With walkout threat, Disney finds itself in balancing act
Image via AP.

Walt Disney World
Unions aren't participating, 'though we are concerned about the issue' said one chief.

With some workers across the U.S. threatening a walkout Tuesday, The Walt Disney Co. finds itself in a balancing act between the expectations of a diverse workforce and demands from an increasingly polarized, politicized marketplace.

On the one side are LGBTQ advocates and Disney employees calling for a walkout in protest of CEO Bob Chapek’s slow response in publicly criticizing Florida legislation that critics have dubbed the “Don’t Say Gay” bill. The legislation bars instruction on sexual orientation or gender identity in kindergarten through third grade.

On the other are politicians like Republican Florida Gov. Ron DeSantis, who accuse the entertainment conglomerate of bending to cancel culture after a Disney decision to temporarily suspend political contributions in the state. According to Disney’s conservative critics, the company should be in the business of making profits instead of pushing an agenda.

Evan Power, chairman of the Leon County Republican Party, said he believes a strident minority of Disney employees are pushing the issue and DeSantis has more to gain by taking the side of parents who want more control over education and “sexual conversations” in early grades at school. DeSantis is viewed as a likely Republican presidential candidate in 2024.

“I think it pays dividends with parents across the state of Florida regardless of political divisions,” Power said.

Officials for the unions that represent tens of thousands of workers at Disney theme parks in Florida and Anaheim, California — including the hundreds of costumed performers who portray Mickey Mouse, Cinderella and Stitch at Walt Disney World — said there didn’t appear to be any momentum for a walkout.

“We are not in support of that,” Romualdas Dulskis, a Teamsters official in Orlando whose local represents costumed characters, bus drivers and other Disney workers, said Monday. “That’s just not the way we are going to go about this.”

Union leaders said they had advised their members not to participate because their contract prohibits work stoppages or disruptions.

“I don’t want to downplay anyone’s efforts, if someone feels what they are doing is the right way to make an impact,” said Eric Clinton, president of Unite Here! Local 362, which represents custodians, housekeepers and other Disney World theme park workers. “We aren’t part of that. It would violate our contract if members of our union participated, though we are concerned about the issue, of course.”

One of the organizers of the walkout, a New York-based employee, said they were expecting more participation from Disney workers in production, marketing, IT and other desk jobs than those in hourly, union jobs. The worker spoke on condition of anonymity out of fear of being targeted online and because organizers didn’t want a single organizer taking the spotlight.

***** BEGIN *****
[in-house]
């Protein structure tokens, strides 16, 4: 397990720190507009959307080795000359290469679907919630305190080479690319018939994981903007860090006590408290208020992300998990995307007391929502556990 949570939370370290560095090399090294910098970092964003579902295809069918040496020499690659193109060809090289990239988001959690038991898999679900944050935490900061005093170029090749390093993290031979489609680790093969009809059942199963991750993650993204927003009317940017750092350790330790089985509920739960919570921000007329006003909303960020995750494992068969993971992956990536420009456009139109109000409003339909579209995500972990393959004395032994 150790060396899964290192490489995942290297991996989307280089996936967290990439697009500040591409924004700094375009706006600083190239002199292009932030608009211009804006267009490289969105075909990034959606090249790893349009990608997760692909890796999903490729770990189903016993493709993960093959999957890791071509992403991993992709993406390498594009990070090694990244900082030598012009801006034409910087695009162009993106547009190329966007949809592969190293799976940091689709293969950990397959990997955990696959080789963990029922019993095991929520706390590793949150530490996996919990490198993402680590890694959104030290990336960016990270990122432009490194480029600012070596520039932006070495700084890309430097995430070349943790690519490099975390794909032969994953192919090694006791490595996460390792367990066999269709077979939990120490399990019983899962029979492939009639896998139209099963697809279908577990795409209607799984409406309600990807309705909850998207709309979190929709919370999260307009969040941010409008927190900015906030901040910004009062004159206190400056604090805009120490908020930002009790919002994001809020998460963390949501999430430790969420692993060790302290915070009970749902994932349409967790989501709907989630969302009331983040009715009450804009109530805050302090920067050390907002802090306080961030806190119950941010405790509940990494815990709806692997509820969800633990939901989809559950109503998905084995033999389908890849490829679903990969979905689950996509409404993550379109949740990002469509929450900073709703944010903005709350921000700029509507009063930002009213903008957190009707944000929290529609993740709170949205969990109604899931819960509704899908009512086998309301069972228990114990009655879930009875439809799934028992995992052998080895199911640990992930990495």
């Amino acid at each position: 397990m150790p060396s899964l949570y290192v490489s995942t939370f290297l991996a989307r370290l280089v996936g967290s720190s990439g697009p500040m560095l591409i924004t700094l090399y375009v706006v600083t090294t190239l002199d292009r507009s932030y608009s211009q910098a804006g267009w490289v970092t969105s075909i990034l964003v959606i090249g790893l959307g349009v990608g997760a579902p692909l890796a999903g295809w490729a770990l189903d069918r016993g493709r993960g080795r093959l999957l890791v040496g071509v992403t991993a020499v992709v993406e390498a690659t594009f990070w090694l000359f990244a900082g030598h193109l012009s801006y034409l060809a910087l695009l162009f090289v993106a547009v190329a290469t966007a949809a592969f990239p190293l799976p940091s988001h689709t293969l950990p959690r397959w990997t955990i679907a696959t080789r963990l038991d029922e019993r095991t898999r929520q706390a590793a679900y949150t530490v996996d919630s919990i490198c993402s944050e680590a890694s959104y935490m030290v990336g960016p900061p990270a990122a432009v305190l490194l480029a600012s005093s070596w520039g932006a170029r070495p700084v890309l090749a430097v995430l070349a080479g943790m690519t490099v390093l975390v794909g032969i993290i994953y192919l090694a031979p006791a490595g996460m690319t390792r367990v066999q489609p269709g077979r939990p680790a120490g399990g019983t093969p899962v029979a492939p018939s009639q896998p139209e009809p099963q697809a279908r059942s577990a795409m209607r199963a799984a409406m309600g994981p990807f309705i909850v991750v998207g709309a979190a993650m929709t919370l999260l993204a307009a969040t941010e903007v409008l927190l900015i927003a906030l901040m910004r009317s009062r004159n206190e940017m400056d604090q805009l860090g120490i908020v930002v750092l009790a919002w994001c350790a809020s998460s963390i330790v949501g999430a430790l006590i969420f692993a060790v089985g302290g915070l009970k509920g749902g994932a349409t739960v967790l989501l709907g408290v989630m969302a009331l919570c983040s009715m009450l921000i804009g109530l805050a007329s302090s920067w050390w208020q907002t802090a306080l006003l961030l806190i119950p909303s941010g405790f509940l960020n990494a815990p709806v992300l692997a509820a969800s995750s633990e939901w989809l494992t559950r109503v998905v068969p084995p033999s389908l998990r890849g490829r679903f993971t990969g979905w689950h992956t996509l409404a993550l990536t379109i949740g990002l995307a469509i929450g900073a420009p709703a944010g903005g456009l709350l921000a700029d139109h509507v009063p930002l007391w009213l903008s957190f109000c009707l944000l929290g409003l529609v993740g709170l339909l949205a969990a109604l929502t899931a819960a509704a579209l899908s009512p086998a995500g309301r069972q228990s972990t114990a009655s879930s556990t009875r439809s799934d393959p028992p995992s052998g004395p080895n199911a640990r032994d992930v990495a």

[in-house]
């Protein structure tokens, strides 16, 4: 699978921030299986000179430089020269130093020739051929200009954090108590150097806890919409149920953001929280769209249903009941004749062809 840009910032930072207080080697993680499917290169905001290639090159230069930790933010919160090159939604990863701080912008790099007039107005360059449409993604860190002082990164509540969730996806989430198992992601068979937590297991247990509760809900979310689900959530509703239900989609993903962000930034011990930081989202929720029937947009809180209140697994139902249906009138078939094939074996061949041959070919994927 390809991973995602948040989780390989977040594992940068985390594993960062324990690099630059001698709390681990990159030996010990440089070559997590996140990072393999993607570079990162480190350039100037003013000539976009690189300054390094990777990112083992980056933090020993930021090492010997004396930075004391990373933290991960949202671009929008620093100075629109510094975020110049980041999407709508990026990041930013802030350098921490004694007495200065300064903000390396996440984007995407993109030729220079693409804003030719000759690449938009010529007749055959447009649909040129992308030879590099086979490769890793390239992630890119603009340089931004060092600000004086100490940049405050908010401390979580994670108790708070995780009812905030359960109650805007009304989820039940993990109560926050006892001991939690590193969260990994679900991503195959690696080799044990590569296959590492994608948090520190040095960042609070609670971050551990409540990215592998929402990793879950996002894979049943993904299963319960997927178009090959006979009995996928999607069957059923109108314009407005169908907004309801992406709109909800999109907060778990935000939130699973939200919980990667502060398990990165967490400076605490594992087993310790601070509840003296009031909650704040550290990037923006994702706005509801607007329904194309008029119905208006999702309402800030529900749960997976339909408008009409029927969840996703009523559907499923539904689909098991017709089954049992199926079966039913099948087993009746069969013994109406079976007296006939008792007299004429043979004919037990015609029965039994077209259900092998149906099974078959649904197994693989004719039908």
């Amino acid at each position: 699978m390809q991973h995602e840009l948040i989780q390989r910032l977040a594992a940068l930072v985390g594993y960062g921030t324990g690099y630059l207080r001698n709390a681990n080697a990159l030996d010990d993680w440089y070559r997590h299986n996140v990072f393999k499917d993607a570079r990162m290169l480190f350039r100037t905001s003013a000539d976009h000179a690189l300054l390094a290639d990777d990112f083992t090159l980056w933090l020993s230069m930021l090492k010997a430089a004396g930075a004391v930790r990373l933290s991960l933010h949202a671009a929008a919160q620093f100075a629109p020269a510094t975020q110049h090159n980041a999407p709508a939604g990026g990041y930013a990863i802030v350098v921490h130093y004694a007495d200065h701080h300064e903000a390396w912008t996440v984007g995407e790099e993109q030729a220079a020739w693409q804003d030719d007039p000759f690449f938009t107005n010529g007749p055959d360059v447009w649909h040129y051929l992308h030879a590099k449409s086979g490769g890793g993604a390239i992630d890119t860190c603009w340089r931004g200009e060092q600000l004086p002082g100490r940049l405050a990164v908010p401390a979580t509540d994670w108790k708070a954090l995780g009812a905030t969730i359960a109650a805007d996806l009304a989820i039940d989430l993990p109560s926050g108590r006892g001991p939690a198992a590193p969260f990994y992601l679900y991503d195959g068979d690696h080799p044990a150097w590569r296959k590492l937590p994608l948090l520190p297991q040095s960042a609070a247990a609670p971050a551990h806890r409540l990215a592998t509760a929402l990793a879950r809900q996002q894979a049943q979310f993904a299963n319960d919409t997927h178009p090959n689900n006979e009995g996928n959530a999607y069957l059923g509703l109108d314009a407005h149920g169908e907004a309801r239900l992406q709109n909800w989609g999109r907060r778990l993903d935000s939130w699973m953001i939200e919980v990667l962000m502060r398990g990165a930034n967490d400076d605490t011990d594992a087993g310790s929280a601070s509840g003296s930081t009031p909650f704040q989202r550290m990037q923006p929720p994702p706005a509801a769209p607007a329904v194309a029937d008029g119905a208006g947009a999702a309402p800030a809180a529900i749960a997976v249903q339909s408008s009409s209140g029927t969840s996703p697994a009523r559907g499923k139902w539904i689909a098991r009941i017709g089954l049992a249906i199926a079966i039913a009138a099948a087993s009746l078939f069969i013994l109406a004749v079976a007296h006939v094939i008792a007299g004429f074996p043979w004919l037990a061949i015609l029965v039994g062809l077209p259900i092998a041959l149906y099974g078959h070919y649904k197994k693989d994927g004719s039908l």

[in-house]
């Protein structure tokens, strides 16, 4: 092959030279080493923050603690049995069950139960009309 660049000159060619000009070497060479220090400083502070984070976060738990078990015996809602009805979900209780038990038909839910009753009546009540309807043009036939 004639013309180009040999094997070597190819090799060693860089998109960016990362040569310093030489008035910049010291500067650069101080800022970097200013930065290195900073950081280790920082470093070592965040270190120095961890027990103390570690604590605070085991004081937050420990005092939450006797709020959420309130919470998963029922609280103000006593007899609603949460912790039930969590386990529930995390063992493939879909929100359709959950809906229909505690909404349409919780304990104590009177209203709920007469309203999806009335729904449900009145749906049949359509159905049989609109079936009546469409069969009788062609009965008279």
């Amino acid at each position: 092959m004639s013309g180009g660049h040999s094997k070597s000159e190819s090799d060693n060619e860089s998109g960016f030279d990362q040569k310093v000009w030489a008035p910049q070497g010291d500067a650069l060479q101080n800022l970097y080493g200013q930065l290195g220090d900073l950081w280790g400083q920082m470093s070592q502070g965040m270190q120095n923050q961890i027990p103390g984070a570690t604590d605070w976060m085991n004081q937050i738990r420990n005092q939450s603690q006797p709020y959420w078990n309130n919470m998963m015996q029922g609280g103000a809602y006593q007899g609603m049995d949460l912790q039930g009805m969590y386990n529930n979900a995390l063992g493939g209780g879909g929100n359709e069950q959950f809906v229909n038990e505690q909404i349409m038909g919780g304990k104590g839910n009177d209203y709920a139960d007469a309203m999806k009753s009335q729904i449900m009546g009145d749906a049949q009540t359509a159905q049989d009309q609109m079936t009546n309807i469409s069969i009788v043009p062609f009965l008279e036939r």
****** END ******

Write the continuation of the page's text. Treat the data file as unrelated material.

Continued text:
Part of the goal of the walkout is for those workers with the “privilege” to be able to protest to stand up for those who can’t, the New York employee said.

Workers participating in the walkout plan to meet up with each other at locations in Orlando, New York City, Anaheim and Burbank, California, where the company is headquartered. A Disney spokesman didn’t respond to an email seeking comment.

Disney, whose movies and properties shaped generations of children around the world, has spoken out several times in recent years about contentious social and political situations.

It was one of a slew of U.S. companies that in January 2021 said it would suspend political donations to lawmakers who voted against certifying President Joe Biden’s electoral victory. It also spoke out early against a 2016 anti-gay bill in Georgia, threatening to pull its business from the state, which has become a favorite of movie and TV studios. The bill was vetoed by Georgia’s then-governor.

And the company has not been immune to changing societal expectations. It has said it would revamp the Jungle Cruise, Pirates of the Caribbean and Splash Mountain rides at its theme parks to remove racist and sexist elements and put short warnings in front of some of its classic movies on its streaming service, Disney+, warning of “outdated cultural depictions.”

This time, company CEO Chapek has drawn fire for speaking out about the gender identity bill only after it passed the Florida Legislature.

Republican lawmakers pushing the Florida legislation had argued that parents, not teachers, should be the ones talking to their children about gender issues during their early formative years.

The legislation attracted scrutiny from Biden, who called it “hateful,” as well as other Democrats who argue it demonizes LGBTQ people. It has been sent to DeSantis, who was expected to sign it into law.